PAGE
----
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Old 30-07-2015, 15:42   #16
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Re: The man/water interface...swim ladders

I bet that cruiser injuries that somehow involve the dinghy are in the vast majority. I know I'm hurt ankles, knees, hands etc. My wife is still trying to get over rolling her ankle from getting out of the dink at the dock from 2 years ago.

So all the "kids" out there don't start any belittling on the topic because I bet your time will come.
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Old 30-07-2015, 16:57   #17
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The man/water interface...swim ladders

Quote:
Originally Posted by jfyiii View Post
GILow

I think The physics of your picture will make for a tough climb. As the climber gets higher the bottom of the ladder will swing under the boat and the climber will be left hanging underneath an overhang.

If some horizontal supports were added between the ladder and the hull then it would stay verticle.

If the originaposter can find a ladder that works but needs a couple added steps under the water a ladder is relatively easy to make from rope ( search YouTube or google). I would nt suggest this for the whole thing but the treads underwater don't get the load of the above water ones. rope ( search YouTube or google). I would nt suggest this for the whole thing but the treads underwater don't get the load of the above water ones.

Yes, I was keeping the diagram simple. The horizontal supports idea would work but would defeat the purpose of the ladder swinging back under the transom when not in use. I considered bifolding arms but they would be hard to reach. I think if I were making such a ladder I'd latch it at the top. Something that engages automatically when you swing the ladder out for use. You could then manually release the catch from on deck before getting under way.

Of course the point about a midships ladder being easier to use near the middle of the boat is true, which is why I've kept our crappy hook on type, but luckily so far conditions have been mild enough that the stern ladder has been fine.

Matt


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Old 30-07-2015, 17:34   #18
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Re: The man/water interface...swim ladders

Thanks for all the ideas guys.

I was also thinking of going closer amidships. Our gates are a couple of feet behind the stays, in fact the runners normally store just at the gate.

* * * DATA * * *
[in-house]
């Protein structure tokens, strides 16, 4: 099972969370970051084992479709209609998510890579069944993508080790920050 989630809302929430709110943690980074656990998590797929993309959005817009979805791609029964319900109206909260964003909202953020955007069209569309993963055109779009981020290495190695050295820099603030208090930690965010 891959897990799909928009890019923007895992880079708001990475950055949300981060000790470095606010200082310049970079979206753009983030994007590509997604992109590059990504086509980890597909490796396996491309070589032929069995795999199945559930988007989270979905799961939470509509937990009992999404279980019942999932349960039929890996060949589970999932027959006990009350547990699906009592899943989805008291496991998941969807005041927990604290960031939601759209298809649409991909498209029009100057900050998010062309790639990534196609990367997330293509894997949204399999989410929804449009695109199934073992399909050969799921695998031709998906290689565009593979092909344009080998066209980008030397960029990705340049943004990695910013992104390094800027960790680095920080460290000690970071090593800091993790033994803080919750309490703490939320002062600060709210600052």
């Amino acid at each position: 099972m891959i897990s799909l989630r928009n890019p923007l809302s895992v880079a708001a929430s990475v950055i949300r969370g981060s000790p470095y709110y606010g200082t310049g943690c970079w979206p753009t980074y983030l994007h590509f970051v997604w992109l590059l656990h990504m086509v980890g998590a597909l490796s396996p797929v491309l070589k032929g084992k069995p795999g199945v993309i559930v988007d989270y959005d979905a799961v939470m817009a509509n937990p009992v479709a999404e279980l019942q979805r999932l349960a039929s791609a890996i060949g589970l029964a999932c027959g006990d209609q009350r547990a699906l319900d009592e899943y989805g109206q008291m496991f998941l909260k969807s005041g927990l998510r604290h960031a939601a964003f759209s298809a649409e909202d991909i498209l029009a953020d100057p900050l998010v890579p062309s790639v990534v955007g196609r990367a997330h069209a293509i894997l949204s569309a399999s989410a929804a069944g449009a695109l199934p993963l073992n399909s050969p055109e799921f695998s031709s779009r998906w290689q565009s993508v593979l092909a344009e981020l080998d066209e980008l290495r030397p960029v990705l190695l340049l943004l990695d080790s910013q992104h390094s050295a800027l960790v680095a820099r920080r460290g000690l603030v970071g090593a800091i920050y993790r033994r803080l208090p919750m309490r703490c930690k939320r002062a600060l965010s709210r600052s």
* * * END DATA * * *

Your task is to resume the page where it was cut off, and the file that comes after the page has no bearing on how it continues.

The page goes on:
The ladder can hook over the toe rails.

I may need a couple of push off extensions because the tumblehome will push the ladder out and cause it to rub at the broadest beam.

I can do some welding, so I might be able to fab this myself.
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Old 30-07-2015, 20:39   #19
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Re: The man/water interface...swim ladders

Hi.

One of the great things about a steel boat is you can add stuff to it or make some permanent studs or attachment points where other things can be attached when needed.

You have a relatively big boat.

MarkJ and I tend to think alike on a lot of issues. In this case he posted a photo of almost exactly what I had in mind for your situation/boat and it is what I would buy for my own boat too.

My thoughts:

1. Aluminum or heavy duty (250 - 300# capacity) resin (plastic) ladder.

2. I agree that the stern mount would be a problem, and potentially more dangerous. However if you added a swim platform back there that would bring a new possibility.

3. Rope ladders are often difficult to use and often a problem for older/heavier people.

4. Most small boarding ladders are too short and useless.

5. Notice the handrails or how the person boarding the boat will put their hands while using the ladder! Why? I had a girlfriend who lost the tip of one of her fingers as she was boarding a boat and the typical boarding ladder (that fits against the hull) crushed her finger (requiring a emergency visit to a small hospital on a remote island and the end of her holiday fun in the water). This happened as the boat rose and fell on the swell. The key thing there is to have the ladder OFF the hull or set off by some supports. Even better is to have protected hand rails so the hands will NOT be between the hull and the back of the ladder.

Let's go with the "side or midships" boarding ladder concept.

What I have in mind would be much less expensive than the $800 marine item (that is no longer made).

Instead, considering the age of the crew, and the desire to have a nice boarding ladder that is relatively easy to use and also safer than a rope ladder, I suggest the following be purchased and modified (if needed) or a "stud" type mount be added to the hull/deck to allow this item to be easily secured for use when needed.

The cost? The boarding ladder I have in mind is only $200 or less and at Amazon dot com it is only $185 (5 step model shown below) and has FREE shipping too! Pretty good deal in my opinion.

It also comes in either a 4 step or 5 step model (I would go with 5 steps). If that is still not going deep enough into the water, I would add a few steps (using rope and bar) that would hang down below the bottom step.